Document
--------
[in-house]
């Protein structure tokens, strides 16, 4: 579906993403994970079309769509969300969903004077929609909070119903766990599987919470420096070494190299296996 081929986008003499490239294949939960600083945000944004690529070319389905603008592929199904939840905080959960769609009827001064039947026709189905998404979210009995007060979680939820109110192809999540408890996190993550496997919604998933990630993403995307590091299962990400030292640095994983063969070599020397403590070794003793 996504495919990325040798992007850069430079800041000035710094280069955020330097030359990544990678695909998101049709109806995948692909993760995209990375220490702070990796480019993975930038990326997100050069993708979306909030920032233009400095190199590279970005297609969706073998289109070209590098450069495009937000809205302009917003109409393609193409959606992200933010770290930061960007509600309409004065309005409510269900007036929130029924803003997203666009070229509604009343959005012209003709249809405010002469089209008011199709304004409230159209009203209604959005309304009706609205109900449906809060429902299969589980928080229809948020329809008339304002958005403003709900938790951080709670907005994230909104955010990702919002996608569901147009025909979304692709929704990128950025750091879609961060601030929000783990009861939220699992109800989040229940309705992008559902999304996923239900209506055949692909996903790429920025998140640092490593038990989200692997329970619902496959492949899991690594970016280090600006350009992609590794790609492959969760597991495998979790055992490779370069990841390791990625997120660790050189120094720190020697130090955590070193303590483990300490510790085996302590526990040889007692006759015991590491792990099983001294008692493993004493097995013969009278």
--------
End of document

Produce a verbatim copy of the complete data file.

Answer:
[in-house]
């Protein structure tokens, strides 16, 4: 579906993403994970079309769509969300969903004077929609909070119903766990599987919470420096070494190299296996 081929986008003499490239294949939960600083945000944004690529070319389905603008592929199904939840905080959960769609009827001064039947026709189905998404979210009995007060979680939820109110192809999540408890996190993550496997919604998933990630993403995307590091299962990400030292640095994983063969070599020397403590070794003793 996504495919990325040798992007850069430079800041000035710094280069955020330097030359990544990678695909998101049709109806995948692909993760995209990375220490702070990796480019993975930038990326997100050069993708979306909030920032233009400095190199590279970005297609969706073998289109070209590098450069495009937000809205302009917003109409393609193409959606992200933010770290930061960007509600309409004065309005409510269900007036929130029924803003997203666009070229509604009343959005012209003709249809405010002469089209008011199709304004409230159209009203209604959005309304009706609205109900449906809060429902299969589980928080229809948020329809008339304002958005403003709900938790951080709670907005994230909104955010990702919002996608569901147009025909979304692709929704990128950025750091879609961060601030929000783990009861939220699992109800989040229940309705992008559902999304996923239900209506055949692909996903790429920025998140640092490593038990989200692997329970619902496959492949899991690594970016280090600006350009992609590794790609492959969760597991495998979790055992490779370069990841390791990625997120660790050189120094720190020697130090955590070193303590483990300490510790085996302590526990040889007692006759015991590491792990099983001294008692493993004493097995013969009278």